Research essay- The history of sexuality Example
Research Essay: The History of Sexuality
Discuss the impact of HIV-AIDS on sexual behaviour and identities in one or more western countries.
Over the years, communities have established the contexts within which people negotiate their social lives, sexuality and identities. HIV/AIDS is one of the conditions by identities and modifications in sexual behaviour have developed. HIV/AIDS is a globally recognized epidemic and since its discovery in the human populations, various theories originated about its causes and means of transmission. In most countries, HIV/AIDS was recognized as a plague of the gay community as the prevalence was higher among these groups, where majority were also intravenous drug users. People’s concern about HIV/AIDS grew when they noticed that the epidemic also affected heterosexual populations, infants, and in non-sex, and non-drug use populations. The impacts of HIV/AIDS were devastating, considering that no cure or safety and protection measures could be identified at the time. Some people theorized the epidemic as a scourge from the divine; others thought government and scientific institutions introduced the plague so that they can reap pharmaceutical benefits; for others, the body was attacking itself over unresolved past, present or future issues; yet some were in denial that HIV/AIDS is present and sending humans to their deaths. Nevertheless, nations responded with preventive measures, initially targeting prevention to non-infected populations. Australia took a unique approach and led in low HIV transmission rates around the world. In this research, I focus on the impact of HIV/AIDS on sexual behaviour and identities in Australia and other western countries. First, the essay describes the history of HIV/AIDS and how it impacted identities and sexual behaviours. Second, I discuss how the ground that these impacts took in media, political, social and moral platforms. Third, the essay explains innovative ways adapted by Australia in promoting safe sex behaviours and lowering HIV transmission rates.
Health authorities first identified HIV in early 1980s and since then the society has persistently called upon for the realization of causes and conditions of HIV risk and protection behaviour (NAPWHA). The main questions that shaped HIV/AIDS discourses included where the virus came from, when it arose, how it entered the human system and why it was spreading. Some HIV/AIDS researchers relate the origin of the virus from chimpanzees, especially the Sooty Mangabey species which were common in West and Central Africa where the AIDS epidemic was also high (Gill et al 214). However, these apes had been present for a long time prior by which the HIV/AIDS epidemic did not spread among humans. HIV transmission rates were recognized as being high among men who have sex with men (MSM) in the U.S, U.K, and other Western Europe countries (Elford et al. 1; Fox 432).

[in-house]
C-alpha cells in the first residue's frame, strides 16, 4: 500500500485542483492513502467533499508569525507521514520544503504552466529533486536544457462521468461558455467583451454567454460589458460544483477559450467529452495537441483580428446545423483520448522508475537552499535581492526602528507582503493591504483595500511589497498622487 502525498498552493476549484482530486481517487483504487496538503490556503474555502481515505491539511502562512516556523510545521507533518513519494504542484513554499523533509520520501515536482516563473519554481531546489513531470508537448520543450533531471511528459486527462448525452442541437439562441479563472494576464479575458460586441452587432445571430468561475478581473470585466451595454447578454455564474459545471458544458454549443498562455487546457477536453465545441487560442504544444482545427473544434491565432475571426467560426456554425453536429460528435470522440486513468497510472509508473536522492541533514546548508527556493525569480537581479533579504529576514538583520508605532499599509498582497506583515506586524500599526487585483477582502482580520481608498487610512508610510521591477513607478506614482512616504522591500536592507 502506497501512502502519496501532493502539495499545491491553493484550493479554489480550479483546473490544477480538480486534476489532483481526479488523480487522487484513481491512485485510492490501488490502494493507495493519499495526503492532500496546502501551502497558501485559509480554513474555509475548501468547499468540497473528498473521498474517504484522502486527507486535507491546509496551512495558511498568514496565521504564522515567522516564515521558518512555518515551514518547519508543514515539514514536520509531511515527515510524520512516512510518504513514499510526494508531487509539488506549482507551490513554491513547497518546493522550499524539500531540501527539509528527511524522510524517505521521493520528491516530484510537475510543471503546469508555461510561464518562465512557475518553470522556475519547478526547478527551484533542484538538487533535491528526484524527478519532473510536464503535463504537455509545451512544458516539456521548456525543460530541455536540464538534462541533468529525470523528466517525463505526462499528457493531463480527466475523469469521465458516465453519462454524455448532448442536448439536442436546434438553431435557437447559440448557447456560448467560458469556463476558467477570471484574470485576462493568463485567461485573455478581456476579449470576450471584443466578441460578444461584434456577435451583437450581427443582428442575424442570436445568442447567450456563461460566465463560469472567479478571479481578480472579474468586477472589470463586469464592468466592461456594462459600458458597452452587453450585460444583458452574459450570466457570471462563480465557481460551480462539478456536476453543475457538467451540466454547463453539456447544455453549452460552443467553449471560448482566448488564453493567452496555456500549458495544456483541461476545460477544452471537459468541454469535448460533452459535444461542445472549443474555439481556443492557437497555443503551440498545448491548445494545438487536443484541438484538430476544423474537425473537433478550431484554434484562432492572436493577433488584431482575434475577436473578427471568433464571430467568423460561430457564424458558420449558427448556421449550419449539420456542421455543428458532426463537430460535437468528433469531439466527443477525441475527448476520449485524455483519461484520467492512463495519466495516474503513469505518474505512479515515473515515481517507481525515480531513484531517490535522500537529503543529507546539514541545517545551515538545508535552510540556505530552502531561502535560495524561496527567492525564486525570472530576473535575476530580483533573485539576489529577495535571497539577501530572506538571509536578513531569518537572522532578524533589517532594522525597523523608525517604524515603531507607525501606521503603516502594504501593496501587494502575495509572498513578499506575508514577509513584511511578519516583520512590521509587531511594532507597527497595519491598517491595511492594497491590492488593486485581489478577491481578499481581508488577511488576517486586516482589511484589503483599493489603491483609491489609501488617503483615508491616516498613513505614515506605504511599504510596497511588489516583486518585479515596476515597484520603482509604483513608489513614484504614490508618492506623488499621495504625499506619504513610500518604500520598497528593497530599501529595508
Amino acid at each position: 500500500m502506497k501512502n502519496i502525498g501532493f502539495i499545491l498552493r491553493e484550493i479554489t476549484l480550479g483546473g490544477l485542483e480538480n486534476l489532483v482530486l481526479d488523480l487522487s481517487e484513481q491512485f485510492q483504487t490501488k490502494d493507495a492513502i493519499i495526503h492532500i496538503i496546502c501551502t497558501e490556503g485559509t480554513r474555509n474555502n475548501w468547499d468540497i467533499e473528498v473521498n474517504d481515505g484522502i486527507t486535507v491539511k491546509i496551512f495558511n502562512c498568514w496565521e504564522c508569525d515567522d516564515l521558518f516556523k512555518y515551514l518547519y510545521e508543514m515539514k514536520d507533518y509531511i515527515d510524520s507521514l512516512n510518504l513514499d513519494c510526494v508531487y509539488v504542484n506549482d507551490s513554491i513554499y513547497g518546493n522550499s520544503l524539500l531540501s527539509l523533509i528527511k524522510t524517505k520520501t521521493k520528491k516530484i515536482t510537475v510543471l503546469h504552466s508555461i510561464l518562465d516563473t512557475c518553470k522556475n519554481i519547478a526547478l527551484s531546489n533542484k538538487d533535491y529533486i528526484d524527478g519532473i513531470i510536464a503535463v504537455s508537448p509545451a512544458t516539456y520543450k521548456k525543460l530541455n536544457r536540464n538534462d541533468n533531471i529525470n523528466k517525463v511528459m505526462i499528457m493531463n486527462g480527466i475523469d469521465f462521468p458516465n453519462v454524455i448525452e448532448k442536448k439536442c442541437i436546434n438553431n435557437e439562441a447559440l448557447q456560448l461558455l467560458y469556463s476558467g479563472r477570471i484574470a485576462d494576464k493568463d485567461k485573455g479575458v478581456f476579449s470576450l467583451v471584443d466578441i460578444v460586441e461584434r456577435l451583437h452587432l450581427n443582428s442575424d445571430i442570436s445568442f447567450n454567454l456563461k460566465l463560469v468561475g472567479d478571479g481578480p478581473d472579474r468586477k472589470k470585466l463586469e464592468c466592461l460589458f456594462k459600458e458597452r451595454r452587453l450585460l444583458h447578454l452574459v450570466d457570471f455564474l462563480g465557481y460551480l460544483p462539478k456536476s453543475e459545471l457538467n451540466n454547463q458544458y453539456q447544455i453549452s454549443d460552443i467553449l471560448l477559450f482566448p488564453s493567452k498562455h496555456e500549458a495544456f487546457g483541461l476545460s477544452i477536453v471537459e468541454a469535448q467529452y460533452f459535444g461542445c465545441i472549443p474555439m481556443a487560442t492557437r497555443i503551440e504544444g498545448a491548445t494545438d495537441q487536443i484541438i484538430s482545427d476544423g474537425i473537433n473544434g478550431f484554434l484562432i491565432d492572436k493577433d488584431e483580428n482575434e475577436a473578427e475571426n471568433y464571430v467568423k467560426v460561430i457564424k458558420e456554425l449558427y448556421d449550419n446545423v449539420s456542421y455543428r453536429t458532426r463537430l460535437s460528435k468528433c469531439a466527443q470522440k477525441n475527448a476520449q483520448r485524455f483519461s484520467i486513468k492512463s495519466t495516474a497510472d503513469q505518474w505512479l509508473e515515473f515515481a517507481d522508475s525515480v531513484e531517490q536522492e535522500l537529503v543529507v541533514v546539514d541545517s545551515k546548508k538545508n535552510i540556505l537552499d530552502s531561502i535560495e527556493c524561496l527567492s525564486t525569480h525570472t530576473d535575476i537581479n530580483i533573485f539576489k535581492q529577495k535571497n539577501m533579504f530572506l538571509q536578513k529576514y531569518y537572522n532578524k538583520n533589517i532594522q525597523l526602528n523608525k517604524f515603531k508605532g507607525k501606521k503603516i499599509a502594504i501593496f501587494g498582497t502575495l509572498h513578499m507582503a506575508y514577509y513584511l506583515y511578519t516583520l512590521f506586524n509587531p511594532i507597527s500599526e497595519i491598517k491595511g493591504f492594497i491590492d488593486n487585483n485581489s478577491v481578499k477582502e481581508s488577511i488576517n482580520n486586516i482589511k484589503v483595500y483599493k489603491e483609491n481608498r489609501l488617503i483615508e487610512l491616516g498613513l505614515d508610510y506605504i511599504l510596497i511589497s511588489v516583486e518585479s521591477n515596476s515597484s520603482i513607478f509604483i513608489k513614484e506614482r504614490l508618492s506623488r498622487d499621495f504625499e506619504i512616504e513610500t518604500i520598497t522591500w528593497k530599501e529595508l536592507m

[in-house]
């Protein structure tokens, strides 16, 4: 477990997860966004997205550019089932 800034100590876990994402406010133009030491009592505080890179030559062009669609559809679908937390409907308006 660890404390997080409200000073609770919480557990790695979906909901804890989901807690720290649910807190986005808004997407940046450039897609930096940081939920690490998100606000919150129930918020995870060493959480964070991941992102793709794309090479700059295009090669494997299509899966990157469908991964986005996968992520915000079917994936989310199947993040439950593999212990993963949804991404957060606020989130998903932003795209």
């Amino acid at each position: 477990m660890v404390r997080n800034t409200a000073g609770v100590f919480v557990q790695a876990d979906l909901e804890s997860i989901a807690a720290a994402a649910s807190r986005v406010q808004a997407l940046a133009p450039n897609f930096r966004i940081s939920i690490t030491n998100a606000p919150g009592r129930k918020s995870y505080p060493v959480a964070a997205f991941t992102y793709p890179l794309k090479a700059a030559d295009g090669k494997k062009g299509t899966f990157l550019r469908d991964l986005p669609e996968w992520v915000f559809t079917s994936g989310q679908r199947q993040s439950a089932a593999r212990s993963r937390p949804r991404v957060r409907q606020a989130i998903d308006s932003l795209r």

In the U.S, the Centres for Disease Control and Prevention (CDC) published a morbidity and mortality weekly report that a rare lung infection, a type of pneumonia had been diagnosed in five young gay men in Los Angeles in 1981 (Curran and Jaffe 64). Two had already died by the time that the report was published after their immune systems weakened completely (65). During the same year, the CDC also received cluster reports of cases on Kaposis Sarcoma, a rare, aggressive form of cancer among the gay men of New York and California and the New York Times reported that 41 gay men had been affected (Altman). By the end of that year, it was reported that a total of 270 gay men experienced severe immune deficiency conditions and 121 of these individuals had died (CDC 448). In Australia, the term AIDS was first coined in 1982 but the cause was unknown and the first AIDS related death was recorded in Melbourne in 1983 of a gay man (Bowtell 20). Four babies in Queensland that had received blood transfusions from a gay man had died in the same year (Power 40). In the U.S in December 1982, the CDC received 22 reported cases of unidentified immunodeficiency and opportunistic infections among infants, and a case of AIDS identified in a baby that received blood transfusion (Curran and Jaffe 66).